How to Raise a Smart Child

how to raise a smart childAll parents want what’s best for their child, for them to grow up intelligent and successful. Parents play an important role in ensuring their child is given the tools to reach their full potential. Parents have many options on how to enrich a child’s life, maybe its Spanish language lessons at a young age, or enrolling them in a popular after-school tutoring center such as Kumon or Sylvan. Parents hope that all those weekend trips to the local art museum and piano lessons will enforce a good work ethic early on, and sure in some respects they’re right, but on another level are they pushing their kids too hard too soon? Here are some helpful tips and hints on nurturing knowledge and growth as your child grows and matures.

First, remember that a child is still a child, and they value time to watch mindless cartoons or play tag in the backyard. This is so important, as children need that carefree aspect, they don’t need to be constantly chauffeured from activity to activity meant to teach discipline and inadvertently put an unnecessary amount of pressure on a child so young, it will backfire in the future. So bottom line, let them have those moments of pure silliness, show them that life isn’t always going to be about work work work, and there is always time to enjoy simple things in life. This will nurture their self-esteem and teaches them the ability to balance work and play.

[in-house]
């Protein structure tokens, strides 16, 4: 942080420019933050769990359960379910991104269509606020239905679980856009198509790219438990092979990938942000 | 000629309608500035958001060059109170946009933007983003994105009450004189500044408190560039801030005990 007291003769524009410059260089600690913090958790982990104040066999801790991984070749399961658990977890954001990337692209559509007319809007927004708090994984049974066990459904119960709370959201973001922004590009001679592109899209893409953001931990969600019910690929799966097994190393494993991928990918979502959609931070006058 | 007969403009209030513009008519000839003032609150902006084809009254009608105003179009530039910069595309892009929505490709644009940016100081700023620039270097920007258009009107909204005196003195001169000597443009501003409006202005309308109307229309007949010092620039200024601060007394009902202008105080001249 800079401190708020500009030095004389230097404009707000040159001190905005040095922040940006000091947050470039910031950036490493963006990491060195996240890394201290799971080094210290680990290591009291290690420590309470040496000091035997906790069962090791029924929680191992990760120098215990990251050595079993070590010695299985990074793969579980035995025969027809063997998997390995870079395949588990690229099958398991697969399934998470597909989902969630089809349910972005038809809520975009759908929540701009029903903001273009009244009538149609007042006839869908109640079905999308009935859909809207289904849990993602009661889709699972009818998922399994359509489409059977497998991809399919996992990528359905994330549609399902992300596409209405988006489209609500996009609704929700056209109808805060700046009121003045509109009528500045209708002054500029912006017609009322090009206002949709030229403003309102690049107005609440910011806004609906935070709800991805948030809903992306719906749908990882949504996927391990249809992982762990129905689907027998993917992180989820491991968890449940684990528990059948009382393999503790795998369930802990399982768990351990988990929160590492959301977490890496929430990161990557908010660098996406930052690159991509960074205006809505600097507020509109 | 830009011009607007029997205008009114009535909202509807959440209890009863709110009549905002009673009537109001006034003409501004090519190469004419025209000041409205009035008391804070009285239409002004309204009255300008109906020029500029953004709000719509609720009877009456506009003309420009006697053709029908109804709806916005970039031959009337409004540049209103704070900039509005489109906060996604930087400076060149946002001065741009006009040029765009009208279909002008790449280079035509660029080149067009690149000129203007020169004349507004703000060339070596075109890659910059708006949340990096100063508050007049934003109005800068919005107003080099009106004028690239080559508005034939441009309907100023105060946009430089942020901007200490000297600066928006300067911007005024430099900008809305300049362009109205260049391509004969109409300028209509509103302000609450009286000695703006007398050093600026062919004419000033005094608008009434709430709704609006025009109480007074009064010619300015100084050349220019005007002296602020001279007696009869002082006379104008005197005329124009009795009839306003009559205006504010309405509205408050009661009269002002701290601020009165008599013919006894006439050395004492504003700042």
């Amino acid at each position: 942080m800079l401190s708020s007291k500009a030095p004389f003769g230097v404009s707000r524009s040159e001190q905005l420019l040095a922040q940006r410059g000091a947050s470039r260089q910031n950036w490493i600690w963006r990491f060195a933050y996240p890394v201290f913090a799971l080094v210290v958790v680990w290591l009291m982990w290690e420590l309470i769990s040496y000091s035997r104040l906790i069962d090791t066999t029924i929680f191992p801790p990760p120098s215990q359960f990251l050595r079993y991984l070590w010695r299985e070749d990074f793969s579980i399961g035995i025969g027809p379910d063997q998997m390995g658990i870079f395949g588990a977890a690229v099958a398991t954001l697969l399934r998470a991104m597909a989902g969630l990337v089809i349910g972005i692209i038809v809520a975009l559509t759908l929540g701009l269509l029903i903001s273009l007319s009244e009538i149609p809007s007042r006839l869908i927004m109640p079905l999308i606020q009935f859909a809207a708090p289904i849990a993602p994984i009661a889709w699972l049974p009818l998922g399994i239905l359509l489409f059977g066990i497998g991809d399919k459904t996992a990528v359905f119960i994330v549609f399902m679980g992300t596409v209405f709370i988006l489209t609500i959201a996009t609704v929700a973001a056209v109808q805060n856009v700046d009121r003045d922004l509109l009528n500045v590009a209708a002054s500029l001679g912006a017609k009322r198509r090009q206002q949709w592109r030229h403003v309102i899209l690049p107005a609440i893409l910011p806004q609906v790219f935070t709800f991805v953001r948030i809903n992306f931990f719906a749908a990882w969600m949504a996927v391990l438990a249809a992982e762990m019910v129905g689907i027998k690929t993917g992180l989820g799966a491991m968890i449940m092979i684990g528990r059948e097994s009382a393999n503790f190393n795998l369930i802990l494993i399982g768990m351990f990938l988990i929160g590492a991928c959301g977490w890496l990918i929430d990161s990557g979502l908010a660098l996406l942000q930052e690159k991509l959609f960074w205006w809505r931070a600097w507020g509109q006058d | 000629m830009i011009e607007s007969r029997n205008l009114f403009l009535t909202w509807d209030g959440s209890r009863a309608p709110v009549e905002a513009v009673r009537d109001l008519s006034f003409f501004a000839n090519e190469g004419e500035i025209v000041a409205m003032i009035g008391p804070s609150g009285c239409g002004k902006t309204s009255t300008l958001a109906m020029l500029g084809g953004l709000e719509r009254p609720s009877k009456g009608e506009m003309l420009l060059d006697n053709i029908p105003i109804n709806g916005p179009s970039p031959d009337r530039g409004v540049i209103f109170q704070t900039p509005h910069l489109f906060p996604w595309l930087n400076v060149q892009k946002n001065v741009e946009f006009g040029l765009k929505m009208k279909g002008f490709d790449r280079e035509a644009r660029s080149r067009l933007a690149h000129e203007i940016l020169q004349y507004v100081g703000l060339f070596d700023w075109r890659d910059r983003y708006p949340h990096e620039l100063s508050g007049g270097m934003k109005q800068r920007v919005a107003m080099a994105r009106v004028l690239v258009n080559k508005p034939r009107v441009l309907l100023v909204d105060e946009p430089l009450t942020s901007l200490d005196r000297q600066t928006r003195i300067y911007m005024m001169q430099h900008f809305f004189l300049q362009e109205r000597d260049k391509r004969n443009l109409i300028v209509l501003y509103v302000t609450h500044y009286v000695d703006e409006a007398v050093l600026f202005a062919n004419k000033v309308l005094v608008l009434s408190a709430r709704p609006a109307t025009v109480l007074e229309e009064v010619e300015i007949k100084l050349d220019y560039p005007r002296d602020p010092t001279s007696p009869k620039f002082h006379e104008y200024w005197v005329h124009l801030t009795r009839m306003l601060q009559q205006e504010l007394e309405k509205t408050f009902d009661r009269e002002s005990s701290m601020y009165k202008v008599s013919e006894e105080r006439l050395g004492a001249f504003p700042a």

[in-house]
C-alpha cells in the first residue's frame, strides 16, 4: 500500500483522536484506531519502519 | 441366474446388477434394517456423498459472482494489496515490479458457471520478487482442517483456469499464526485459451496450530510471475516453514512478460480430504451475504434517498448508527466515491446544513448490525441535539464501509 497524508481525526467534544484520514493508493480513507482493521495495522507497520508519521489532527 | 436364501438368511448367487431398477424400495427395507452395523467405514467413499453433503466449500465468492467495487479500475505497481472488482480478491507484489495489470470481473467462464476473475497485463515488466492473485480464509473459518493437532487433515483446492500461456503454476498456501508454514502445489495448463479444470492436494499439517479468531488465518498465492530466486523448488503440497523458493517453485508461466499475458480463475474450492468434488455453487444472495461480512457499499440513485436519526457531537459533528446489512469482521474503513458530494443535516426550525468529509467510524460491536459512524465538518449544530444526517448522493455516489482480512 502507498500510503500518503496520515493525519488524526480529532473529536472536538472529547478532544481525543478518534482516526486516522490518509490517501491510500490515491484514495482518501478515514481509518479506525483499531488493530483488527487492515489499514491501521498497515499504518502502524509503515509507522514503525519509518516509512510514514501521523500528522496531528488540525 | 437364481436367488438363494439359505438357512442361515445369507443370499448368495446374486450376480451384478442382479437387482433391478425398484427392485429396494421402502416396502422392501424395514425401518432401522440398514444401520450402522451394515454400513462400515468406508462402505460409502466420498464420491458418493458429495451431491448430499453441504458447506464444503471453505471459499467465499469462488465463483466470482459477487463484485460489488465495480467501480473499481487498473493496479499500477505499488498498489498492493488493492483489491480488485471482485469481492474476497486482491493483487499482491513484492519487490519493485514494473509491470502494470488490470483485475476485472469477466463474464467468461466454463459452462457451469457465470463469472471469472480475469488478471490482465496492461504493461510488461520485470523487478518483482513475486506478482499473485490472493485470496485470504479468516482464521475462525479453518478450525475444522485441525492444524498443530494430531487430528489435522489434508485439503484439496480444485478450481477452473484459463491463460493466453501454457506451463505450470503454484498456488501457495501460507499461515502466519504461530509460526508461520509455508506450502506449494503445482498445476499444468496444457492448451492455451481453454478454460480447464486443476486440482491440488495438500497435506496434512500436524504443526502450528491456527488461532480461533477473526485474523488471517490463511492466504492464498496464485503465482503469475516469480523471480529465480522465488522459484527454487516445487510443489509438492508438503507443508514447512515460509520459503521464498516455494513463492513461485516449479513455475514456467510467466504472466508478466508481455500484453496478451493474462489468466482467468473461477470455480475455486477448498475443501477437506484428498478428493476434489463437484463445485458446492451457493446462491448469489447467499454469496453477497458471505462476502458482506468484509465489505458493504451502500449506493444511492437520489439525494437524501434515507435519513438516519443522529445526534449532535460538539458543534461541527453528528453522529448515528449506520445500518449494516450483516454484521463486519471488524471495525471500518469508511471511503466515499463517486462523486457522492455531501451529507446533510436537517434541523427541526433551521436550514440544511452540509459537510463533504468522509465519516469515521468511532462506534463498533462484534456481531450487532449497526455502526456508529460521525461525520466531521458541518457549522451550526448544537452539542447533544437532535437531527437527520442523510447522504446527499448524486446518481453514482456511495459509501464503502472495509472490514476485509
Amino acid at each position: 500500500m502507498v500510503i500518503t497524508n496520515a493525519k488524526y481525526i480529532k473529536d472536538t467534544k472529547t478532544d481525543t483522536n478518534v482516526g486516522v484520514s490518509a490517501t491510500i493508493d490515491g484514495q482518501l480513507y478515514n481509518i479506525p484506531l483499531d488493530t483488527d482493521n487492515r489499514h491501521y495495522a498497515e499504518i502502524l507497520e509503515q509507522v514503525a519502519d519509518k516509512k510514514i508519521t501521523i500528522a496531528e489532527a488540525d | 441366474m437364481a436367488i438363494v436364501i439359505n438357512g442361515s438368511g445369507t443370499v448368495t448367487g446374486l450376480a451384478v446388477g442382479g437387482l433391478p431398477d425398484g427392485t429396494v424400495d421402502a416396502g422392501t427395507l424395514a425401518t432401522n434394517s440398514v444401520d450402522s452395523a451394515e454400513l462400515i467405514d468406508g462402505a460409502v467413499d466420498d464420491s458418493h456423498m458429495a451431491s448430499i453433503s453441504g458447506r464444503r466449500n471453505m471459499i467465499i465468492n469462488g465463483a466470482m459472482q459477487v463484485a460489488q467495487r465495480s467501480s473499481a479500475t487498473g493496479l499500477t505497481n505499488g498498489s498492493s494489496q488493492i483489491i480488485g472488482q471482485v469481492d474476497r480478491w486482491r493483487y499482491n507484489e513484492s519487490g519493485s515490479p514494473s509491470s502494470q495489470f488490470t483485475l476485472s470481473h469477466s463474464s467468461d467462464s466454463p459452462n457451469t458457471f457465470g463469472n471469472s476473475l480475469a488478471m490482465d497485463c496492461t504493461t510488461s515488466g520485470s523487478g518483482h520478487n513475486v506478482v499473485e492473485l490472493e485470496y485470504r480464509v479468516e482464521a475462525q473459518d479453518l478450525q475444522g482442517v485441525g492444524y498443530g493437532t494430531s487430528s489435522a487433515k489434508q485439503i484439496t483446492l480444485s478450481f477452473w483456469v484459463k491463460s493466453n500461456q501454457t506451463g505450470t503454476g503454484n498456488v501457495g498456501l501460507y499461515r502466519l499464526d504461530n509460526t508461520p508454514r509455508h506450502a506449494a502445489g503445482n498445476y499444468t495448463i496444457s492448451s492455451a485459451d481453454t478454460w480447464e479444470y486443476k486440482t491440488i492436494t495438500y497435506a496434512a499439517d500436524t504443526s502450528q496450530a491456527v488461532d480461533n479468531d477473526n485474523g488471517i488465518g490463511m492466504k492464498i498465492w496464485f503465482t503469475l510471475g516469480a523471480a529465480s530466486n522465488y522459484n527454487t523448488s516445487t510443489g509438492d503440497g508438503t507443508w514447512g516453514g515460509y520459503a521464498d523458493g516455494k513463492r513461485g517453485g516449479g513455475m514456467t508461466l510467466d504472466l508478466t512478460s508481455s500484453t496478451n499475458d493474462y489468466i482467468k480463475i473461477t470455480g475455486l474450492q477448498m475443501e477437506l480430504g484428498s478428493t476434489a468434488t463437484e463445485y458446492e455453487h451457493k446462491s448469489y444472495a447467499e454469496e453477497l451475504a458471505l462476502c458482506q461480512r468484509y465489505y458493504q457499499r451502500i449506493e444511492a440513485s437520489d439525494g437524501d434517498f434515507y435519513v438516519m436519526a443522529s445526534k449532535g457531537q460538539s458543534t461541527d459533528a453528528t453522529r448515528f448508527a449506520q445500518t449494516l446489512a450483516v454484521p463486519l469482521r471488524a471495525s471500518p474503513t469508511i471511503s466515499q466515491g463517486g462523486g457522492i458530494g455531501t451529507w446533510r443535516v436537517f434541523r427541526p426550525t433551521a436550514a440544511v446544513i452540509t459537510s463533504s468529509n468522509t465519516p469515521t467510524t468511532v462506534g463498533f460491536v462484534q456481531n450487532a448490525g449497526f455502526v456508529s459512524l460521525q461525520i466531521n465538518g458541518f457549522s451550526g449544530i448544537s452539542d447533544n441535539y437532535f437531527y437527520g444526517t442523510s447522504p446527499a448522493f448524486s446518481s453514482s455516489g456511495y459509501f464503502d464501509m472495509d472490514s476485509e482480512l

Second, it is important to start the love of learning early. I have worked as an assistant at a Kumon Learning Center and the children there are extremely well- behaved (most of them at least). I specialized in working with ‘early learners’ or children usually between the ages of 3-6. The secret is to not push too hard, but encourage a love for learning in a way they can understand. Teach them to count by asking them how many puppies there are on the worksheet, or award them with stickers when were able to read a short story all by themselves. Never say negative phrases, but always encourage them to try again and help them when they are truly lost. It is essential a parent is able to recognize that a child shouldn’t be pushed to learn and to be rewarded and complimented when they are able to do something constructive, self-esteem building at this age is imperative for a healthy child.

Third, don’t overwhelm them with activities, but don’t underwhelm them either. My advice to you, would be to find one activity, whether it be swimming or playing the violin , that your child enjoys and can work at a skill for when they are older. Don’t push an activity your child does not care for, that will not foster any type of growth. You want them to choose what they want to focus on, let them decide as it will convey to them that their opinion is not only welcomes, but valued. Specializing in an activity when they are lets say 5 or 6 will ensure that by the time they reach high school, they will have a skill (and love for that skill) that will make their extracurricular rich and, colleges later will appreciate that.

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